Newscast Punches up Drama of Insulin Pump Theft

The reporters fail to make clear whether the pump stolen was the child’s only insulin pump.



Commentary

Sometimes, local news stations can overdramatize issues surrounding Type 1 diabetes in their coverage. That seems to have been the case with a North Carolina news station that reported on a recent theft of an insulin pump in Durham.


WTVD ABC-11 News did a series of reports on the theft, and at first glance. According to the coverage, a man with a substance abuse problem was caught on surveillance video trespassing on a neighbor’s porch. Then, off camera, he stole the insulin pump of a five-year-old with Type 1 diabetes off the porch, a crime for which he later confessed.

The news station did three reports on the incident – the first documenting the pre-Christmas crime, the second detailing the capture of the suspect, and the third a dramatic jailhouse interview. The coverage included grainy surveillance video, an interview with the “victimized” family and their child with Type 1, a rambling interview with the broken-down suspect in jail, and an in-court scolding in which the judge colorfully said the suspect would give “the Grinch a bad name”. In other words, ratings gold!

A theft of an insulin pump is, by its nature, dramatic, but the news reports might have added a bit more drama than necessary. The central problem was that it was never made clear whether the thief took the child’s only insulin pump.

In the intro to the first report, a news anchor describes the thief stealing “a bag that contains an insulin pump for a five-year-old boy”. Reporter DeJuan Hoggard begins his report by speaking in generalities of Christmas package theft, before adding, “For one five-year-old Durham boy, things could have been a lot different if his family was not prepared.”

(You can watch the initial report here.)

Okay, pause. With the information viewers have at this point in the news report, it would be easy to assume that the thief took the insulin pump the boy was using.

Except things get a bit more muddy when the reporter interviews the family. The father, describing his feelings, says, “I don’t know if ‘violated’ is too strong of a word; I was just really annoyed. It just really rubbed me the wrong way.” Does this sound like someone who is scrambling to find needles to restart multiple daily injections for his child, whose blood sugar is skyrocketing? Not exactly.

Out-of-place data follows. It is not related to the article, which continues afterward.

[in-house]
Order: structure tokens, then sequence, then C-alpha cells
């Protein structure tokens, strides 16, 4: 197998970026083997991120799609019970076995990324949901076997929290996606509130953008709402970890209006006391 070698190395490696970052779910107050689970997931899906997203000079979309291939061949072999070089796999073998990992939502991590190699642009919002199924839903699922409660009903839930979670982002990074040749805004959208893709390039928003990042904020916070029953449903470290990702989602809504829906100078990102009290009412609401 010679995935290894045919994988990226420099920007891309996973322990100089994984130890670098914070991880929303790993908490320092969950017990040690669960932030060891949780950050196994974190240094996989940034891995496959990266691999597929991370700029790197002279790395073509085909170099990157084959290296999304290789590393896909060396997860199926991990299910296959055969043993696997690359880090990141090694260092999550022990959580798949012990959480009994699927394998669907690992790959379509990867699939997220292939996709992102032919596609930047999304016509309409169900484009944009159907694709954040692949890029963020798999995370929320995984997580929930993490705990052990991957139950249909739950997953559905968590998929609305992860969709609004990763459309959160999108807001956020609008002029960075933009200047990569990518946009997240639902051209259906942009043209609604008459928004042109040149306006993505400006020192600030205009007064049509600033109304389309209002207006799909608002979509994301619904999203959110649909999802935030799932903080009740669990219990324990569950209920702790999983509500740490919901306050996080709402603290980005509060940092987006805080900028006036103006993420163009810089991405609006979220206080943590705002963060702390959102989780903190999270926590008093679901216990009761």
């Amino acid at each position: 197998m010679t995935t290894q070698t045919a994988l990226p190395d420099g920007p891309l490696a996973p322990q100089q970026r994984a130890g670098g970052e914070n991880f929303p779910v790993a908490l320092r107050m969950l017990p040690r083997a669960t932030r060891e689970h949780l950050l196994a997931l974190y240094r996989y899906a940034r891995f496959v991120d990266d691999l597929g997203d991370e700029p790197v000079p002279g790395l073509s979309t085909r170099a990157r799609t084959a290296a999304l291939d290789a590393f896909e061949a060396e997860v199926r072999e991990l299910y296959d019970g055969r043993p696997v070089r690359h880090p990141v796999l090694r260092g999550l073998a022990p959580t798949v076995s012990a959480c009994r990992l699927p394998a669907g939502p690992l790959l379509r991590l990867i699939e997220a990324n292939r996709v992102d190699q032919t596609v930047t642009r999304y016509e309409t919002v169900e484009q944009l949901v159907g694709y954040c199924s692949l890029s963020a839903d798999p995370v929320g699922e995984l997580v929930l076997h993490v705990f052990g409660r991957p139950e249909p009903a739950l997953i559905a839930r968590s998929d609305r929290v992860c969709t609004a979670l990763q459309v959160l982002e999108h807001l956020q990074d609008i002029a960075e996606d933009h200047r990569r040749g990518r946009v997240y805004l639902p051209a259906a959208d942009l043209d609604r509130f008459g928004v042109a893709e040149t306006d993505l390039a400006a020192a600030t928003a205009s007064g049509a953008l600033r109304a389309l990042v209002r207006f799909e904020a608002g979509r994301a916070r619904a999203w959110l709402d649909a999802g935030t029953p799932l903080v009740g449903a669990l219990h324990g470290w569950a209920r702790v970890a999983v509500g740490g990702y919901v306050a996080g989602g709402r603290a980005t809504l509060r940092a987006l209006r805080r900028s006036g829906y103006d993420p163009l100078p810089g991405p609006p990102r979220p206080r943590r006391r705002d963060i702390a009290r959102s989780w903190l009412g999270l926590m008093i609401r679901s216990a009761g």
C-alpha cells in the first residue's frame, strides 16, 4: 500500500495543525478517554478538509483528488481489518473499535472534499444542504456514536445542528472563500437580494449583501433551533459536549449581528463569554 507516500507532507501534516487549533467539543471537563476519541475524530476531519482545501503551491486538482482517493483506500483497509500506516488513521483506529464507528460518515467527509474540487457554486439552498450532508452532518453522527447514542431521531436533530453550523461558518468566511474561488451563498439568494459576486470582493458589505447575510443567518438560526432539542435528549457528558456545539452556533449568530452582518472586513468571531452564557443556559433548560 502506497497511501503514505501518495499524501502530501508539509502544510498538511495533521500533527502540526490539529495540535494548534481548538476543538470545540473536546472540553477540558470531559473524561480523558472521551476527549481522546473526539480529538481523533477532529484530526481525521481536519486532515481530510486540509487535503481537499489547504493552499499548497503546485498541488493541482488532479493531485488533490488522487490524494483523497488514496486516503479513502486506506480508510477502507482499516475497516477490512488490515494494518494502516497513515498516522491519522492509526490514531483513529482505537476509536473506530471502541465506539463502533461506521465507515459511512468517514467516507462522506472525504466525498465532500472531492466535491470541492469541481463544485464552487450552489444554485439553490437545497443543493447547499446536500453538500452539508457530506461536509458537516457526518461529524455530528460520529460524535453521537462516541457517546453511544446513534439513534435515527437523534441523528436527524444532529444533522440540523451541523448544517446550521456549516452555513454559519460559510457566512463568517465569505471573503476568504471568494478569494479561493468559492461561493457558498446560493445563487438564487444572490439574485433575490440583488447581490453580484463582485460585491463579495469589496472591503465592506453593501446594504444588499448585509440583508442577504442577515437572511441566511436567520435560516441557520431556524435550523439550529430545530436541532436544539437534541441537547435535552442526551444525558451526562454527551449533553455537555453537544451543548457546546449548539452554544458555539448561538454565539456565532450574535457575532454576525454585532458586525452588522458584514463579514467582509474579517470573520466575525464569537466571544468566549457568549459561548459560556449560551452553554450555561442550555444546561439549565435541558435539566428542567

Hoggard then brings the drama in his narration, saying that the child has Type 1 diabetes and adding, “Without the pump, things could have been a lot worse if they weren’t prepared.”

At this point in the report, though, it almost feels as if the family tries to correct the reporter in his questioning. The mother says, “If it was insulin that was delivered that he stole, yeah, we would have to scramble to get to an all-night pharmacy and get insulin really fast.”

We then cut to the five-year-old boy, who provides on-camera evidence against the implication that the thief had stolen his only insulin pump. The boy says, “That means I would have to have shots.” (And he does this in an adorable voice, I might add.)

For a young English speaker, the boy clearly uses the conditional tense of the verb “to have”, not the future tense or the past tense. In other words, he doesn’t have to go back to shots (one assumes he still boluses); he just would need to go back to shots if he didn’t have his insulin pump.


Hoggard might have thought the family was just being stoic, because he begins his wrap-up of the story by saying, “Surprisingly, the family is optimistic while all of this is going on.”

Maybe that’s because they still have an insulin pump?

It would be several days until the pump was returned. In the third report that includes the dramatic jailhouse interview, reporter Timothy Pulliam says, “The boy is doing fine.”

By email, I contacted Pulliam, who also put me in touch by email with Hoggard. Pulliam said that the insulin pump that was stolen was in a “new, unopened package.” Hoggard added, “(T)his was a spare/replacement insulin pump. It did not cause any immediate hardship when it was stolen.”

So there you have it – this was either a second pump or an upgrade (attempts to contact the family for this story were unsuccessful). The theft was infuriating, but not life-threatening.

By email, I asked Hoggard, “Question – why wasn’t that mentioned in the reports? It sounded as if (the thief) had stolen the pump the child was actively using.” I received no response.

We can hope that the reporters made this error in tone because they did not quite understand exactly how insulin pump therapy worked, not because they wanted to punch up ratings at the expense of people with Type 1 diabetes.

You can view the other two reports of this series here and here.

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Craig Idlebrook is managing editor for Insulin Nation and Type 2 Nation. He's written about health policy, environmental health, community health, and maternal health for over 25 publications. You can reach him at cidlebrook@epscomm.com.